In Johnson v. Open Door Community Health Centers, No. A143992, the Court of Appeal, First Appellate District, Division Four, recently held that MICRA did not apply where a patient who was attempting to exit a clinic after the conclusion of her medical treatment tripped on a scale which she alleged was partially obstructing the path from the consultation room to the hallway.
Prior to the patient’s medical consultation, she was weighed on a scale located against the wall in the hallway outside of the treatment room. After the consultation concluded, the patient headed towards the building exit and tripped on the scale which she alleged was moved during the consultation. The patient filed a complaint for personal injuries nearly two years later. The clinic filed a motion for summary judgment on grounds that the patient’s injuries were proximately caused by a “negligent act or omission by a health care provider in the rendering of professional services” and that her claim was time-barred by the one-year statute of limitations under MICRA. The trial court granted the motion noting that “the precise boundary between professional negligence and premises liability [was] currently unsettled.”
However, while the Johnson appeal was pending, the Supreme Court provided greater clarity to this distinction in Flores v. Presbyterian Intercommunity Hosp, upon which the Johnson court relied heavily. In the Flores case, the plaintiff’s doctor assessed the plaintiff and ordered the rails on her bed to be raised. When she attempted to exit her bed, one of the rails collapsed, causing her injuries. The court set forth guiding principles for whether an injury’s legal cause occurs in “the rendering of professional services” as opposed to ordinary negligence.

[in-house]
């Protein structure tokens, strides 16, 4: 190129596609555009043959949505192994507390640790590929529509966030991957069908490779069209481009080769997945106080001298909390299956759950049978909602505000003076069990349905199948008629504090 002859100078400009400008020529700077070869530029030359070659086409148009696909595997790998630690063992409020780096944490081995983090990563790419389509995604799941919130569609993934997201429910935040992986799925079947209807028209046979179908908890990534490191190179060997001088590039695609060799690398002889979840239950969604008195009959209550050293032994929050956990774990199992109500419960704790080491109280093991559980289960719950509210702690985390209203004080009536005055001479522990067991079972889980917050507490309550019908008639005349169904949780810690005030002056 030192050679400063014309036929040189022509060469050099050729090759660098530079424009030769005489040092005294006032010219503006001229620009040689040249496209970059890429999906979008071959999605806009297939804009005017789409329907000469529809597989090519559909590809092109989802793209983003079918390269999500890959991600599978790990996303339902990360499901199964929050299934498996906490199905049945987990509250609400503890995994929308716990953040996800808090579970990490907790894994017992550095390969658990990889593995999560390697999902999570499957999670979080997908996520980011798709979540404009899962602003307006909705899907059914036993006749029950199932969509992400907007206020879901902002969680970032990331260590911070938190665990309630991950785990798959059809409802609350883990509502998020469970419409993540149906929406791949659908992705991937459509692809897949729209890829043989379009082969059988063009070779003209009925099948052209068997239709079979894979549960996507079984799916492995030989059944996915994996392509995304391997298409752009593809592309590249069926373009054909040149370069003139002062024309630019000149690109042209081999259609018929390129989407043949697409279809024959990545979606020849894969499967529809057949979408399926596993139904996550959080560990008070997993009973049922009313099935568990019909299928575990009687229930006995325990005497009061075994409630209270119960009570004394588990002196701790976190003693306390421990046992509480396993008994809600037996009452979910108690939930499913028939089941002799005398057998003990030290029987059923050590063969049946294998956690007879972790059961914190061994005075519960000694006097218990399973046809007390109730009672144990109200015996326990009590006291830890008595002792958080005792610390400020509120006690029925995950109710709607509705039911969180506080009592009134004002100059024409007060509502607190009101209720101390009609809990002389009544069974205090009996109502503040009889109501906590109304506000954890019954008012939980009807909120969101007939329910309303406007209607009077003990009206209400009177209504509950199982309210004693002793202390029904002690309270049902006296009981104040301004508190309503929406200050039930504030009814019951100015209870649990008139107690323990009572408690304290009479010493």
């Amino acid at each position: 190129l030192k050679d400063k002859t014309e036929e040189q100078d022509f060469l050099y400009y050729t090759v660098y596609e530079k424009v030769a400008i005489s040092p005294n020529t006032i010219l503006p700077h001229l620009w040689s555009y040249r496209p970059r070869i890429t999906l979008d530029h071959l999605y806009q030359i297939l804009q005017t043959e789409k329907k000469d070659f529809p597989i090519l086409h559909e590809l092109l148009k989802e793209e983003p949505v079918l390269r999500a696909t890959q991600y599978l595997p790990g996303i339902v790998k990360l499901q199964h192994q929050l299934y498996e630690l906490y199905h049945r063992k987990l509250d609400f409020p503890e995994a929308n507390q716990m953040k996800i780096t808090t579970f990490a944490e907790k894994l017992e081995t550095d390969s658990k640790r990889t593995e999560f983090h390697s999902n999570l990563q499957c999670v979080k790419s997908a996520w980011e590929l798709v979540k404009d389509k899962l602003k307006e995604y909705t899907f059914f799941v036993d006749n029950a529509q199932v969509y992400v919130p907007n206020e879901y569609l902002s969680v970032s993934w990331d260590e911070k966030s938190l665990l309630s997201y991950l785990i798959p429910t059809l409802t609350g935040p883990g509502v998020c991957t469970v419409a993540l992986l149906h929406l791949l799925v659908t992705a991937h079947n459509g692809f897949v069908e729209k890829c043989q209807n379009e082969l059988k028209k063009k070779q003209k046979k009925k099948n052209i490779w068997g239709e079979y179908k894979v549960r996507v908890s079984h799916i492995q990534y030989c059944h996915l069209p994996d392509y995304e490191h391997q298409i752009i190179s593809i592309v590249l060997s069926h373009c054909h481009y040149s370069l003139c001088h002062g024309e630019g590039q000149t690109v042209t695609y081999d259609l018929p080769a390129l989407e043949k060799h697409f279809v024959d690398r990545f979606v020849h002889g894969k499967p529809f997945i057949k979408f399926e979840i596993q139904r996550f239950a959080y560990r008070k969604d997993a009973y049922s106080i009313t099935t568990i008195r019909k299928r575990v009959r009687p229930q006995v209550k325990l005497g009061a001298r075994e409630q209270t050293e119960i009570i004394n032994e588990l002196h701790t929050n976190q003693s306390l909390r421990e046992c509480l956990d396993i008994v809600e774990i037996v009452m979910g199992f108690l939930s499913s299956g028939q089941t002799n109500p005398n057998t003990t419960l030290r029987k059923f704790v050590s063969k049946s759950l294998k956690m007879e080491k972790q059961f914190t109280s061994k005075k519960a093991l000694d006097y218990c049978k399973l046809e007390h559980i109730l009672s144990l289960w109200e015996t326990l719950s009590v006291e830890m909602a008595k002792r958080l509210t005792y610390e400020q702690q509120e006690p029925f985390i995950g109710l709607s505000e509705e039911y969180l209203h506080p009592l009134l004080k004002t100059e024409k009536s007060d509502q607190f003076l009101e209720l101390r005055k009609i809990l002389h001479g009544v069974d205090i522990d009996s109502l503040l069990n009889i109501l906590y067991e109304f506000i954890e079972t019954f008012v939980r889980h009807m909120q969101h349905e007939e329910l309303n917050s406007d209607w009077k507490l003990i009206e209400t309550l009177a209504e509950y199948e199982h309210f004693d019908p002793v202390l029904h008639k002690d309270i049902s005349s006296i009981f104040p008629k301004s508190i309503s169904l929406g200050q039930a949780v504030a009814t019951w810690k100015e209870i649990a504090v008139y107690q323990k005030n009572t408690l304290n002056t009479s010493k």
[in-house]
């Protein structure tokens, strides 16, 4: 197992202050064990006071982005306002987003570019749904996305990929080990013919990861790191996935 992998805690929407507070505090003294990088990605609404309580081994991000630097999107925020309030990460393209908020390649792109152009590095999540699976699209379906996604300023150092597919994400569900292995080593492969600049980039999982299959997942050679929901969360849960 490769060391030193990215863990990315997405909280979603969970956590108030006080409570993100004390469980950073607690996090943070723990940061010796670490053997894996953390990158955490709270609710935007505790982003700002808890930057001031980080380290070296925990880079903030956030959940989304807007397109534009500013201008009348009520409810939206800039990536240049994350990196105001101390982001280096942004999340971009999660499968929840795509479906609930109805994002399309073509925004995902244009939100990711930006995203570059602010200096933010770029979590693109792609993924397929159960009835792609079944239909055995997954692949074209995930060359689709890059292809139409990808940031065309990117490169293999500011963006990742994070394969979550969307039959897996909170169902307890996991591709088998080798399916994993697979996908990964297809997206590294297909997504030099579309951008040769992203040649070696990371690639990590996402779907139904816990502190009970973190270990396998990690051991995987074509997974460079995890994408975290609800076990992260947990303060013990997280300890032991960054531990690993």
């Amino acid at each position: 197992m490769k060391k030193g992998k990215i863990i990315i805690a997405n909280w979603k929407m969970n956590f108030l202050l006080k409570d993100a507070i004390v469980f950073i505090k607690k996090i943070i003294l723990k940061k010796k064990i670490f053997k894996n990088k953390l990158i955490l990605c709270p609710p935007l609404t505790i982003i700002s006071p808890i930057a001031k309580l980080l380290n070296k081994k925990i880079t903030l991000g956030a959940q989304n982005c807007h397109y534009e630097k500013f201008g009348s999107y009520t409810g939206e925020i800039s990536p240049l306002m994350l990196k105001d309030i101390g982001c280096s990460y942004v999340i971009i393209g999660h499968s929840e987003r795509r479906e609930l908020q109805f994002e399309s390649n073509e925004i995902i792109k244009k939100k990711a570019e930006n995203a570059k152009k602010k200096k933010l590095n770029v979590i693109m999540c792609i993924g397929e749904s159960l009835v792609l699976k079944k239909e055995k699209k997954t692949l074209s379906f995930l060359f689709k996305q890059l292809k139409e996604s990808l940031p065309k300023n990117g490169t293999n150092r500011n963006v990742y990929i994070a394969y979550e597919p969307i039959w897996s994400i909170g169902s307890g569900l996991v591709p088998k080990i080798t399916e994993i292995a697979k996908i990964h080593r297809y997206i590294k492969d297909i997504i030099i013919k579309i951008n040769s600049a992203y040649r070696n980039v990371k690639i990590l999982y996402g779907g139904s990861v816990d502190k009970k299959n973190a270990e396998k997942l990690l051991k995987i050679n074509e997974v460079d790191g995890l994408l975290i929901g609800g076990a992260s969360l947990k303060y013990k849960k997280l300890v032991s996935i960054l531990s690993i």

The Flores court held that “professional services” are not limited to activities requiring the application of medical skill and training. The court also rejected the proposed rule that “professional services” include all acts associated with medical care because such a rule would sweep in negligence in performing duties that hospitals owe to all users. Instead, the Flores court drew a distinction between the professional obligations of hospitals in the rendering of medical care to their patients and “the obligations hospitals have, simply by virtue of operating facilities open to the public, to maintain their premises in a manner that preserves the well-being and safety of all users.” For example, if a chair in a hospital waiting room were to collapse, the resulting claim would be the subject of the two-year statute of limitations because “the hospital’s duty with respect to that chair is no different from that of any other home or business with chairs in which visitors may sit.”
The Johnson court noted that the clinic’s placement of the scale posed a tripping hazard to all users of its facility, including patients, employees, and other invitees, to maintain safe premises. It found these facts to be akin to Flores’ example of the collapsing chair where the failure to maintain the chair threatens to harm all visitors, not just the patients, and therefore constitutes ordinary, not professional negligence. Accordingly, the court held that the trial court’s application of the one-year statute of limitations for professional negligence was in error.
The holding in Johnson represents yet another case in the Plaintiff’s Bar’s attempts to distinguish between claims for premises liability and professional liability and take cases against healthcare providers out of the purview of MICRA. The key determinations set forth in Johnson are (1) whether the injury occurred in the rendering of professional services and (2) whether the mechanism of injury posed a hazard to all users of the medical facility.
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